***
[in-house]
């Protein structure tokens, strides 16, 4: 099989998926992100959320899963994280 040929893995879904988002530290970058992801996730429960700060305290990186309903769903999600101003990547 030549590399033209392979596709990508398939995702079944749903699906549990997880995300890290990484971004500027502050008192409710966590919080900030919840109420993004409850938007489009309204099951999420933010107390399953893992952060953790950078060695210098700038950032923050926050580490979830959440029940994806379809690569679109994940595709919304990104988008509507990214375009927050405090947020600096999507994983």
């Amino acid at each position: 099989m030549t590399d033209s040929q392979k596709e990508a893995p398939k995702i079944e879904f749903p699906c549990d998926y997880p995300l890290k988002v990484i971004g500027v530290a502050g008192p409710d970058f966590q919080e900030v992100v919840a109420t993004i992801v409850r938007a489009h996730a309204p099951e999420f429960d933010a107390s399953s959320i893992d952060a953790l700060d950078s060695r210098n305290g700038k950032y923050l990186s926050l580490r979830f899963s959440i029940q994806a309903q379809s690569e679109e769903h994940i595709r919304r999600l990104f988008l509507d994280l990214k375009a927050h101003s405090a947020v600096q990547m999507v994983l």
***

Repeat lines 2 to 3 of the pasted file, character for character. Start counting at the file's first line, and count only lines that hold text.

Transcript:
């Protein structure tokens, strides 16, 4: 099989998926992100959320899963994280 040929893995879904988002530290970058992801996730429960700060305290990186309903769903999600101003990547 030549590399033209392979596709990508398939995702079944749903699906549990997880995300890290990484971004500027502050008192409710966590919080900030919840109420993004409850938007489009309204099951999420933010107390399953893992952060953790950078060695210098700038950032923050926050580490979830959440029940994806379809690569679109994940595709919304990104988008509507990214375009927050405090947020600096999507994983």
């Amino acid at each position: 099989m030549t590399d033209s040929q392979k596709e990508a893995p398939k995702i079944e879904f749903p699906c549990d998926y997880p995300l890290k988002v990484i971004g500027v530290a502050g008192p409710d970058f966590q919080e900030v992100v919840a109420t993004i992801v409850r938007a489009h996730a309204p099951e999420f429960d933010a107390s399953s959320i893992d952060a953790l700060d950078s060695r210098n305290g700038k950032y923050l990186s926050l580490r979830f899963s959440i029940q994806a309903q379809s690569e679109e769903h994940i595709r919304r999600l990104f988008l509507d994280l990214k375009a927050h101003s405090a947020v600096q990547m999507v994983l």